Photo: John Butler. License: All Rights Reserved.

    “Railway timetable” using Dalliance flourishes to locate each instrument’s entrance into the recording

    Using some numerological constraints, Derome set up three CDs worth of source recordings and 13-second silence snippets so the exhibition could be played back in a random order, yielding a different output in each performance. The album itself is one of these performances, not to be confused with his private three CDs of source material. The liner notes, designed by Luc Beauchemin, showcase Heine’s font Dalliance, which had been newly released by Emigre at the time. Dalliance’s Script counterpart shows up sparingly in the liner notes, and FF Sari shows up on the back of the CD. Beauchemin makes a point of using lots of Dalliance’s flourishes and alternates, including a few instances of final forms in the middle of words. My favorite detail is his schematic for which noisemakers show up at which points on the CD, like some sort of filigreed railroad timetable. It tells us, for example, that the strange helium babbling beginning sixteen seconds into track 9, opposite the vrrp-vrrp-vrrping firetruck whistle, is something Derome himself must have named the tâwkeux-insidieux, which is sadly ungooglable. We’re left with only a tiny picture of something resembling some kind of animal call. I would love to meet such an animal.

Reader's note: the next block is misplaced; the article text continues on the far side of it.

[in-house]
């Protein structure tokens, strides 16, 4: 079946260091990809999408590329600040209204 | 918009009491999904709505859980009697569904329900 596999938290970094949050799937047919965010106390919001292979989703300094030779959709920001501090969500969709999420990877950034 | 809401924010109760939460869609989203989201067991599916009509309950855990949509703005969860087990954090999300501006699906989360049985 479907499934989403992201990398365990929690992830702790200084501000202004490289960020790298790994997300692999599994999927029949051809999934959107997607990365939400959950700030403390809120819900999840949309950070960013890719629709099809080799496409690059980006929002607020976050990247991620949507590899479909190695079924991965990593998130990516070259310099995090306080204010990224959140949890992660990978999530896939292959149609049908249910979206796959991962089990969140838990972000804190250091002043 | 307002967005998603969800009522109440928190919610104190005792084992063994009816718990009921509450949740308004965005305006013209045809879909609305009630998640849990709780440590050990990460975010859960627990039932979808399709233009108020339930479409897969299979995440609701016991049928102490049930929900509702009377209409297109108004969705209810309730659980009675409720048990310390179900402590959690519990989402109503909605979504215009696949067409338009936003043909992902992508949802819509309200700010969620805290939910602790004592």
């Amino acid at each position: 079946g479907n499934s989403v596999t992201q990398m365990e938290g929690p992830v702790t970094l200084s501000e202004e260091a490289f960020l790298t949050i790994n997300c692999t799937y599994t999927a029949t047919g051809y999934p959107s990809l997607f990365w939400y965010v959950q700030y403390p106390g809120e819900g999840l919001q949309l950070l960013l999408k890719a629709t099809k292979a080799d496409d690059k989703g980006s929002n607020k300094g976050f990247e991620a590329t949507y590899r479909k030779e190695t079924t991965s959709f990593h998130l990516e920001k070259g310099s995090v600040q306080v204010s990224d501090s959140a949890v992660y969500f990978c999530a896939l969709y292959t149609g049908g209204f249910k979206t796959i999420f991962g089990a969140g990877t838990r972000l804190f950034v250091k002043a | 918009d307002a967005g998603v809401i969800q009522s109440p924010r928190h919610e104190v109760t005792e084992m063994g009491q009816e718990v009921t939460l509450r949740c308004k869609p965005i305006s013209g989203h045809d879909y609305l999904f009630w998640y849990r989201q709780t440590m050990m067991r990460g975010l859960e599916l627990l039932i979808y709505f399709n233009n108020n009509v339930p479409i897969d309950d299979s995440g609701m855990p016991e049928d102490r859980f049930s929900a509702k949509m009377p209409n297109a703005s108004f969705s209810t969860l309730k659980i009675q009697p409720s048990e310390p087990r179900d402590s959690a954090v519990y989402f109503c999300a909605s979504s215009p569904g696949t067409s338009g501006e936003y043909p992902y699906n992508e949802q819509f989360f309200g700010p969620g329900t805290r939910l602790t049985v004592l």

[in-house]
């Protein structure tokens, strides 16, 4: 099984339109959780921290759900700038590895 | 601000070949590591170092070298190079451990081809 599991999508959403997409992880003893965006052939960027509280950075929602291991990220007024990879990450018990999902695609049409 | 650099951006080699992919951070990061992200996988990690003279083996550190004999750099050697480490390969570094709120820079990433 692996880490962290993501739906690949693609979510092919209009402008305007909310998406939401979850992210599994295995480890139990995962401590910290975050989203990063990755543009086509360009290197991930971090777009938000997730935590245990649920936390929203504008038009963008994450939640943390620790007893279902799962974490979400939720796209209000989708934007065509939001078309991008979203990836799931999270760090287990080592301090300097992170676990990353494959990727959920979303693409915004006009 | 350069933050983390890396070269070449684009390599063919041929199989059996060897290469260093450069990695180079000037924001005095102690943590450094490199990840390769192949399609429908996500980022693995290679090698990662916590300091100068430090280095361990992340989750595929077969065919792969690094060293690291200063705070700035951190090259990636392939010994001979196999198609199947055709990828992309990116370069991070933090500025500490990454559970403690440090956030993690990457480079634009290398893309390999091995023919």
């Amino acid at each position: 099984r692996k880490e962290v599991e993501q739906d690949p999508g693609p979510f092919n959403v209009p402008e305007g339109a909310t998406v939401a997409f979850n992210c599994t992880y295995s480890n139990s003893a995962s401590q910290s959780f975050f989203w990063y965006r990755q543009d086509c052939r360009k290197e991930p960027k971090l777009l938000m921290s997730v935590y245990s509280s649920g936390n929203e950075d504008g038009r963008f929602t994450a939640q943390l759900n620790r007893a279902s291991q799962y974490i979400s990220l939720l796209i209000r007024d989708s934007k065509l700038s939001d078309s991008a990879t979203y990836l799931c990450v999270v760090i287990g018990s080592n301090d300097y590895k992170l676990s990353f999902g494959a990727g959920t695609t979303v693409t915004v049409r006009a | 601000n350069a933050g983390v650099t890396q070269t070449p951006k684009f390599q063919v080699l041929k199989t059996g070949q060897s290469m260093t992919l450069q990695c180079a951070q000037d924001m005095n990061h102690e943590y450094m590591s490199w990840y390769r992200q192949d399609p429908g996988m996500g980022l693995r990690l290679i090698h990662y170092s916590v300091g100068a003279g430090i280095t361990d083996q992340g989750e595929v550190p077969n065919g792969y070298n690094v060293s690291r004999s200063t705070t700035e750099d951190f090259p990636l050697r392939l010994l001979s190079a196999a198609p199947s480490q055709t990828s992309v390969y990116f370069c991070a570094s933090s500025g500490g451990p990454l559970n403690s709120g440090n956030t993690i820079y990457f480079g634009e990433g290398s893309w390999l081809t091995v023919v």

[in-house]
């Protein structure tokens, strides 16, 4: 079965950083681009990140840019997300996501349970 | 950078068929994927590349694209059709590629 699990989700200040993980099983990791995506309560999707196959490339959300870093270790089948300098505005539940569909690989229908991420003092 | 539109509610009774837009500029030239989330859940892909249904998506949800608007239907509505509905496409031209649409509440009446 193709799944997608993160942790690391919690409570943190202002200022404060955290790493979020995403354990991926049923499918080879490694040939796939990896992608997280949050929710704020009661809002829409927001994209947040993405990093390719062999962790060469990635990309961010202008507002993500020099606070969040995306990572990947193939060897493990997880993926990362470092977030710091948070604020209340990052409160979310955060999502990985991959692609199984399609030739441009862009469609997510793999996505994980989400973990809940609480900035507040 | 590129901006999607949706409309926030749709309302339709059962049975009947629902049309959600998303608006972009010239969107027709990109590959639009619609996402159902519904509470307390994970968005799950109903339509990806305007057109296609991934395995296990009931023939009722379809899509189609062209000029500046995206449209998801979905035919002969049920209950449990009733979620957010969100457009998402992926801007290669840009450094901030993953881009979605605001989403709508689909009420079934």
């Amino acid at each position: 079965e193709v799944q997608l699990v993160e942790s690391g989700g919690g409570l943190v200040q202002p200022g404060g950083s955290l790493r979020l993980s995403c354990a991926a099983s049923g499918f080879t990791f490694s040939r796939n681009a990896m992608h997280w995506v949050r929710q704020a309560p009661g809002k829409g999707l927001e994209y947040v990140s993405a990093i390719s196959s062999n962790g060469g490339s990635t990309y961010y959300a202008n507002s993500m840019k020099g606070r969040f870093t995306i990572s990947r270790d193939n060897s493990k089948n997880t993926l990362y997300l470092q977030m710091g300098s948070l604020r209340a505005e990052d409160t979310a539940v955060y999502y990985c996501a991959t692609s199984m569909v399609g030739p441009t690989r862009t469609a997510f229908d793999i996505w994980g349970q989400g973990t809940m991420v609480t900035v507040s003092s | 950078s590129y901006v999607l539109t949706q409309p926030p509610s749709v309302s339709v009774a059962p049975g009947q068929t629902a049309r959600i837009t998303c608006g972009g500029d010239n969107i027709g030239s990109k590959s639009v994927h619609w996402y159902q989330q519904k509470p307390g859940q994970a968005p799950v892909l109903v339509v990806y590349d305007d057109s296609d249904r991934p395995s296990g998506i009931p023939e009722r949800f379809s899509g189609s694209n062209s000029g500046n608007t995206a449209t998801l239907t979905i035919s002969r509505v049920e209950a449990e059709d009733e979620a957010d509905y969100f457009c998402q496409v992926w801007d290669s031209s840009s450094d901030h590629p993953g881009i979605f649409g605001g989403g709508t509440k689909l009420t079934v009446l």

Derome and Lussier have collaborated extensively, and they have a series of duet albums under the group name Les Granules. They’re magnificently goofy.